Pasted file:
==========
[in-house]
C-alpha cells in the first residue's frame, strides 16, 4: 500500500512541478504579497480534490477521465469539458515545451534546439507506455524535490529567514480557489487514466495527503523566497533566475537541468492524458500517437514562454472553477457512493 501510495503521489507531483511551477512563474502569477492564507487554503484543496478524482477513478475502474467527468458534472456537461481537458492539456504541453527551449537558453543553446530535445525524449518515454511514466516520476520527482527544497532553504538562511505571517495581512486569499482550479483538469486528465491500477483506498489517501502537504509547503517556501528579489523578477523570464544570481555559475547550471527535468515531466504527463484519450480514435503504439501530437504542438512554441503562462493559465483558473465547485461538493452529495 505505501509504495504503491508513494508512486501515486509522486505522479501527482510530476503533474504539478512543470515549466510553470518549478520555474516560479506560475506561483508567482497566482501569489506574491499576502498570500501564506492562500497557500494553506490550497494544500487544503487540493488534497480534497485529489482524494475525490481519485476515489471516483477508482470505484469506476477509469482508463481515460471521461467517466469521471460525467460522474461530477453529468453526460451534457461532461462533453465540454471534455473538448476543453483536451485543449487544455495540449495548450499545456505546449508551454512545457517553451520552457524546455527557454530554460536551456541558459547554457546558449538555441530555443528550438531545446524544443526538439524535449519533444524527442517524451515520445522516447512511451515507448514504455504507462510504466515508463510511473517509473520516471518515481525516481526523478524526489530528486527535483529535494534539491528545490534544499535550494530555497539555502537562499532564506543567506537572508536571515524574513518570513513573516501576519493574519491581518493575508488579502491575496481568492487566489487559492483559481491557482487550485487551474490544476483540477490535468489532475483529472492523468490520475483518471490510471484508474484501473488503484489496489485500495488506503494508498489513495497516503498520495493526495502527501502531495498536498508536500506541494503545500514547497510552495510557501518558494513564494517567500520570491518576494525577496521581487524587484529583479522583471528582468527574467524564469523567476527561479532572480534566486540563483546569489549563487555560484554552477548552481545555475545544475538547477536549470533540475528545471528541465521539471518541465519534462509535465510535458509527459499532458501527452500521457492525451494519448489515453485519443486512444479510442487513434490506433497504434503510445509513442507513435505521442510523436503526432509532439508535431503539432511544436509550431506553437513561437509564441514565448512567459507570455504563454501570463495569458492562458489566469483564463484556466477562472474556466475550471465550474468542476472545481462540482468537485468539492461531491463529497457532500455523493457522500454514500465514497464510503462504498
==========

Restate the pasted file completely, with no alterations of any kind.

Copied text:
[in-house]
C-alpha cells in the first residue's frame, strides 16, 4: 500500500512541478504579497480534490477521465469539458515545451534546439507506455524535490529567514480557489487514466495527503523566497533566475537541468492524458500517437514562454472553477457512493 501510495503521489507531483511551477512563474502569477492564507487554503484543496478524482477513478475502474467527468458534472456537461481537458492539456504541453527551449537558453543553446530535445525524449518515454511514466516520476520527482527544497532553504538562511505571517495581512486569499482550479483538469486528465491500477483506498489517501502537504509547503517556501528579489523578477523570464544570481555559475547550471527535468515531466504527463484519450480514435503504439501530437504542438512554441503562462493559465483558473465547485461538493452529495 505505501509504495504503491508513494508512486501515486509522486505522479501527482510530476503533474504539478512543470515549466510553470518549478520555474516560479506560475506561483508567482497566482501569489506574491499576502498570500501564506492562500497557500494553506490550497494544500487544503487540493488534497480534497485529489482524494475525490481519485476515489471516483477508482470505484469506476477509469482508463481515460471521461467517466469521471460525467460522474461530477453529468453526460451534457461532461462533453465540454471534455473538448476543453483536451485543449487544455495540449495548450499545456505546449508551454512545457517553451520552457524546455527557454530554460536551456541558459547554457546558449538555441530555443528550438531545446524544443526538439524535449519533444524527442517524451515520445522516447512511451515507448514504455504507462510504466515508463510511473517509473520516471518515481525516481526523478524526489530528486527535483529535494534539491528545490534544499535550494530555497539555502537562499532564506543567506537572508536571515524574513518570513513573516501576519493574519491581518493575508488579502491575496481568492487566489487559492483559481491557482487550485487551474490544476483540477490535468489532475483529472492523468490520475483518471490510471484508474484501473488503484489496489485500495488506503494508498489513495497516503498520495493526495502527501502531495498536498508536500506541494503545500514547497510552495510557501518558494513564494517567500520570491518576494525577496521581487524587484529583479522583471528582468527574467524564469523567476527561479532572480534566486540563483546569489549563487555560484554552477548552481545555475545544475538547477536549470533540475528545471528541465521539471518541465519534462509535465510535458509527459499532458501527452500521457492525451494519448489515453485519443486512444479510442487513434490506433497504434503510445509513442507513435505521442510523436503526432509532439508535431503539432511544436509550431506553437513561437509564441514565448512567459507570455504563454501570463495569458492562458489566469483564463484556466477562472474556466475550471465550474468542476472545481462540482468537485468539492461531491463529497457532500455523493457522500454514500465514497464510503462504498